Important Castles: One of the most remarkable fortresses of the time was the English king's Fair Castle of The Rock at Chbteau-Gaillard (Normandy), which set the scene for many later, more complex structures. The castle was completed in two years between 1196 and 1198, by King Richard I. The castle had a strong tower, and a beaked plan, typical of the style of that period in France. The beaked plan meant that the castle had a strongly splayed base and prominent machicolations (openings between floors from which the defenders could assail attackers with missiles) (Platt 1982:49). However, the most significant point of design at Chbteau-Guillard was in its three successive lines of defences, having an inner, middle and outer bailey. The outer bailey was protected by a strong tower which controlled the gateway to a bridge to the middle bailey. The bridge was the only entrance to the middle bailey, which, like the outer bailey had prominent drum towers to reinforce them. Finally, the inner curtain was covered by a series of large corrugations intended to help protect the defenders when firing on the attackers (Platt 1982:49).

        Since Chbteau-Guillard was a royal castle, it is perhaps unsurprising that it was so spectacular. However, many private castles matched it in size, splendour and ingenu-ity. One such castle was that of Coucy, west of Laon (see figure three). Coucy was raised in the 1220's and 1230's and was designed by a rich nobleman (Enguerrand III) deliberately to match anything built by the king - it is said that Enguarrand himself had ambitions for the throne of France. The castle had a large round keep on its most vulnerable southern face, and drum towers at each of the four corners of the bailey. The standard design of the time was to construct the bailey and the keep as two almost independent units. Coucy castle was completely different and revolutionary in that it integrated the two components together precisely. Another new innovation at Coucy was the systematic planning of domestic accommoda-tion inside the bailey, making the courtyard an impressive sight. The keep was an imposing building, being the largest tower on the walls with the drum towers, and being surrounded by its own moat and curtain (Platt 1982:52).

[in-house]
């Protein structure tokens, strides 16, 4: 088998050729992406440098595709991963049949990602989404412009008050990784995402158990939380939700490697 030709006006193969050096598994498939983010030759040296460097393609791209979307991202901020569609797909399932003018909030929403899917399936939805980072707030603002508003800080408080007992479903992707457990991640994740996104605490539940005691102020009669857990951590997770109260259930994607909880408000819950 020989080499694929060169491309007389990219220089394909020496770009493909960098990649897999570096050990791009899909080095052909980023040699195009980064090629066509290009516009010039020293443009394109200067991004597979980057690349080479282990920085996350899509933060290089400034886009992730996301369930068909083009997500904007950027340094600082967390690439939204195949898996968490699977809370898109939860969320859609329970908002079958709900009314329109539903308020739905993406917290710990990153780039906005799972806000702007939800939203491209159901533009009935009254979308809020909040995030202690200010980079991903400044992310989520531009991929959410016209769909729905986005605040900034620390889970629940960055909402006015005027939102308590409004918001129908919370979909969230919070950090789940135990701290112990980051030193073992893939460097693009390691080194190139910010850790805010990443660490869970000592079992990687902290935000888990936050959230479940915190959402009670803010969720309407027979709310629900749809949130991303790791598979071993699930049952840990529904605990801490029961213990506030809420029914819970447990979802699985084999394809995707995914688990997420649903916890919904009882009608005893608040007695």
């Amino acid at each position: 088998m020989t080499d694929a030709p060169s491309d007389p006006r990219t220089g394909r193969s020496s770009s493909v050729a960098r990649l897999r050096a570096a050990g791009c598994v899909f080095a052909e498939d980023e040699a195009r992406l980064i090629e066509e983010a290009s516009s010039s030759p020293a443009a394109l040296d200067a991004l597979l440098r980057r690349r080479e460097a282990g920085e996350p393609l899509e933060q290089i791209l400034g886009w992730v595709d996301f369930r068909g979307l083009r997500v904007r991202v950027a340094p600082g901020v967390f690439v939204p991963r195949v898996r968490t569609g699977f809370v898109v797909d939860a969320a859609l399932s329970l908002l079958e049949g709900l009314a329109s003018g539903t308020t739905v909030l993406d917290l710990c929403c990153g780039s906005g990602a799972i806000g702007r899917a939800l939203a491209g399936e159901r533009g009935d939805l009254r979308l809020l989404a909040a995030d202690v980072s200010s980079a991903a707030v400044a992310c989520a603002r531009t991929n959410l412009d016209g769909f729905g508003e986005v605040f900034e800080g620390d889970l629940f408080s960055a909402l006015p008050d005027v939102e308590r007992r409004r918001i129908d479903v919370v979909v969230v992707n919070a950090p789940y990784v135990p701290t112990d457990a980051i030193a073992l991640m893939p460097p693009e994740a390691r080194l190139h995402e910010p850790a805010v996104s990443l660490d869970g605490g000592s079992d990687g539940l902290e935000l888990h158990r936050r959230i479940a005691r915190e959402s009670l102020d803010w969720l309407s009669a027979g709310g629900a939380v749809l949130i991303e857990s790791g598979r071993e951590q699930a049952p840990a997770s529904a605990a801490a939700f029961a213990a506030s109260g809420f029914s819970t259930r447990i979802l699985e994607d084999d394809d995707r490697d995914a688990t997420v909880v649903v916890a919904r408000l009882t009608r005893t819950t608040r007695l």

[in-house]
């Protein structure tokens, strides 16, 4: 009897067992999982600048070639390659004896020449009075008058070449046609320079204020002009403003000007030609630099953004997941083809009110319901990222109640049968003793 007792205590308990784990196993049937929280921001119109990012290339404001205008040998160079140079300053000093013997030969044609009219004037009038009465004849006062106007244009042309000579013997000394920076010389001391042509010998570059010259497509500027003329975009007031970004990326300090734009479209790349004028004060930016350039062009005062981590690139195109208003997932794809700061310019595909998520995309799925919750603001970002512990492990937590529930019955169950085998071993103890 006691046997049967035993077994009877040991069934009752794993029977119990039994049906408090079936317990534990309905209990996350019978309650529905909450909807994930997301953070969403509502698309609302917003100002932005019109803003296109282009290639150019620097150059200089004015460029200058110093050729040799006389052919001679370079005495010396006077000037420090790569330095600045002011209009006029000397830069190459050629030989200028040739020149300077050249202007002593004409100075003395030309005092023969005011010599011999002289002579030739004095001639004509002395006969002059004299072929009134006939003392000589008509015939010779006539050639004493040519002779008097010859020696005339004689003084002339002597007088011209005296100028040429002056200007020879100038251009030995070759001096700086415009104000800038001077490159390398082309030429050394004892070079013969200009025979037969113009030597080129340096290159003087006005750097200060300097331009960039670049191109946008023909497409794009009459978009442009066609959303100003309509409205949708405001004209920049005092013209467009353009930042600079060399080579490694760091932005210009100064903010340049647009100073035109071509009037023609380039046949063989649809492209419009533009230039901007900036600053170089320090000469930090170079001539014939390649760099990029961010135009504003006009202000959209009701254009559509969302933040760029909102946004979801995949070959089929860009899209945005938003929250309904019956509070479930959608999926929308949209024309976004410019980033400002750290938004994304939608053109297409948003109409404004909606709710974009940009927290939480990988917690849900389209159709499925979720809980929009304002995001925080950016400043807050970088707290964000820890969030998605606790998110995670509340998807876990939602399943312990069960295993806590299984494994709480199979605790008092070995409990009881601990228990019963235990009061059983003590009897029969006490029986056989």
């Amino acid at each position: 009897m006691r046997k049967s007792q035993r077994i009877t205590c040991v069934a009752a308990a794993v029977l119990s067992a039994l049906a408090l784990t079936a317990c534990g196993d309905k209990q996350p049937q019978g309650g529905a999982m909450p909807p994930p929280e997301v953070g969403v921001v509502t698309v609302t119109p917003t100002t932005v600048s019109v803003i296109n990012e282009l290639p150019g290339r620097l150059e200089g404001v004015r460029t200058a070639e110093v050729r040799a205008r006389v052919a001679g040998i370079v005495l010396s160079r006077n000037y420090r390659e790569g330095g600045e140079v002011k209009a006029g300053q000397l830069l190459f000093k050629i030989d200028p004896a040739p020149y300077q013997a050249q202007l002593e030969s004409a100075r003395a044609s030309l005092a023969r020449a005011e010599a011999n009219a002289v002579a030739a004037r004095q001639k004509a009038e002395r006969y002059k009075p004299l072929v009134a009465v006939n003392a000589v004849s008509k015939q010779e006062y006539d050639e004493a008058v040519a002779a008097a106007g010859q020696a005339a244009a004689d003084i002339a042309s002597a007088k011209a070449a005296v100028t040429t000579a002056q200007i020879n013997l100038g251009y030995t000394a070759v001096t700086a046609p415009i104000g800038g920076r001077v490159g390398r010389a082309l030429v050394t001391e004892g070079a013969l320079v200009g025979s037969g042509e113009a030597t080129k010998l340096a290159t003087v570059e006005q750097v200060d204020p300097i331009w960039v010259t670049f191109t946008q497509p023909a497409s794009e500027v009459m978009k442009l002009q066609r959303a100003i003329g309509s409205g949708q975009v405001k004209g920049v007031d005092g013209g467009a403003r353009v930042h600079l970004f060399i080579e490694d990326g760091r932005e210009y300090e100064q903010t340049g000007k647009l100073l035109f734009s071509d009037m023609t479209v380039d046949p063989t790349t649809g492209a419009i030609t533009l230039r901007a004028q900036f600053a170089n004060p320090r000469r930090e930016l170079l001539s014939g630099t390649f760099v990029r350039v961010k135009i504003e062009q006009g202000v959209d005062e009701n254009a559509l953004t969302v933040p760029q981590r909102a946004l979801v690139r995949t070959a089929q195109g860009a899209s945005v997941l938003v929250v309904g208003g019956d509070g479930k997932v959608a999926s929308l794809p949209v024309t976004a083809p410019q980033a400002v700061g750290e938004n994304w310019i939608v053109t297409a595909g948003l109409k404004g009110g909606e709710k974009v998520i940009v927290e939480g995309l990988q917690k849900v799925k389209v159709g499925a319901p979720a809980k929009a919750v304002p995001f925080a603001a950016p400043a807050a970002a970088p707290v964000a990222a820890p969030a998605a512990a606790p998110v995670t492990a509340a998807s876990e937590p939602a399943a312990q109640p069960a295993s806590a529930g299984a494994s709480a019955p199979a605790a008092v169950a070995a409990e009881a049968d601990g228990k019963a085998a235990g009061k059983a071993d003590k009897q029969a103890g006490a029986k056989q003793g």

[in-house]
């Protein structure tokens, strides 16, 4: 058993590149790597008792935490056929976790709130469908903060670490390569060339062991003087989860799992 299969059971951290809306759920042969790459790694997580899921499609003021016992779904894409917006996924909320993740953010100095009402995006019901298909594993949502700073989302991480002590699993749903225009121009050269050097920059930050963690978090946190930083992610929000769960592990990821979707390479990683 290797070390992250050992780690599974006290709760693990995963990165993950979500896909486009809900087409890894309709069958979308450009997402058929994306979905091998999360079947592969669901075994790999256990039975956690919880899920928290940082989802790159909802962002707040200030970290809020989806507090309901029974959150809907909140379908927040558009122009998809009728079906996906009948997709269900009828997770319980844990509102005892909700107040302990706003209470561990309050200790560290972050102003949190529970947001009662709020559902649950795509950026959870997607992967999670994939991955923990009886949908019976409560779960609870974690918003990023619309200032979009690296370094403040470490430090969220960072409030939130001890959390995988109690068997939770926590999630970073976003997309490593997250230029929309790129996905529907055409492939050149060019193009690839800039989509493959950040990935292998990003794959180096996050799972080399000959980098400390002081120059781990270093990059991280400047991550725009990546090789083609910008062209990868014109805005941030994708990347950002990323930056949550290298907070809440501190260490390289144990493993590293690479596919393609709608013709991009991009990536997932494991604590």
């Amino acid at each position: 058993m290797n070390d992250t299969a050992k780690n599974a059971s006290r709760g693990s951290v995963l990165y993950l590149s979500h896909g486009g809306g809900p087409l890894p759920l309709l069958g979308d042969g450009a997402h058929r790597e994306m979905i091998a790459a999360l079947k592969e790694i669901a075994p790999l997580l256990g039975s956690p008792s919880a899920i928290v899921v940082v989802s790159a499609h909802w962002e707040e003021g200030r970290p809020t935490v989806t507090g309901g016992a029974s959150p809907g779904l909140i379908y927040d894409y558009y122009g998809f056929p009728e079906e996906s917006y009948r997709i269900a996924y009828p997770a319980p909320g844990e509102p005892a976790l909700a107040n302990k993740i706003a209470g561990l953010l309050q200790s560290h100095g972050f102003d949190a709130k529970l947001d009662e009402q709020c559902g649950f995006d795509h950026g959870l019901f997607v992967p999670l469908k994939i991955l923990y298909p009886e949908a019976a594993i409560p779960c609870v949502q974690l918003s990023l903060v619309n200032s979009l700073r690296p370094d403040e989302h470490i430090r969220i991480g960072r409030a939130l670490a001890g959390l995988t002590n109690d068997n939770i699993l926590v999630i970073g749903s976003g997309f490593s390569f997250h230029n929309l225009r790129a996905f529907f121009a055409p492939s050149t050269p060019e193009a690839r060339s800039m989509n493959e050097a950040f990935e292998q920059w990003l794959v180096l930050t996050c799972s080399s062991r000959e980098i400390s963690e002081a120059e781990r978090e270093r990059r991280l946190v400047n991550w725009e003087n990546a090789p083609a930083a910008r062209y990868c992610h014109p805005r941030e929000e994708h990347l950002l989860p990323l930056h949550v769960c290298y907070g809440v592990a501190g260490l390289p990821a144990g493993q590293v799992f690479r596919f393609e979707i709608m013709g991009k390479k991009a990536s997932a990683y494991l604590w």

One man responsible for many of the developments around the turn of the 13th century was Hubert de Burgh (died 1234), who was the justiciar of England and earl of Kent. He was renowned as a soldier, having held castle Chinon on the Vienne against Philip Augustus in 1204 and Dover against Prince Louis in 1216. However, in this latter conflict, the castle was almost lost, and it must have been this fact which prompted him to focus his efforts on strengthening the gatehouses at the castles he built. Hubert de Burgh completely redesigned castle approaches -for example at Constable's Tower at Dover Castle (see figure four) he sealed the old gate and built a new entrance, and he provided elaborate underground works at Norfolk Towers (Platt 1982:53)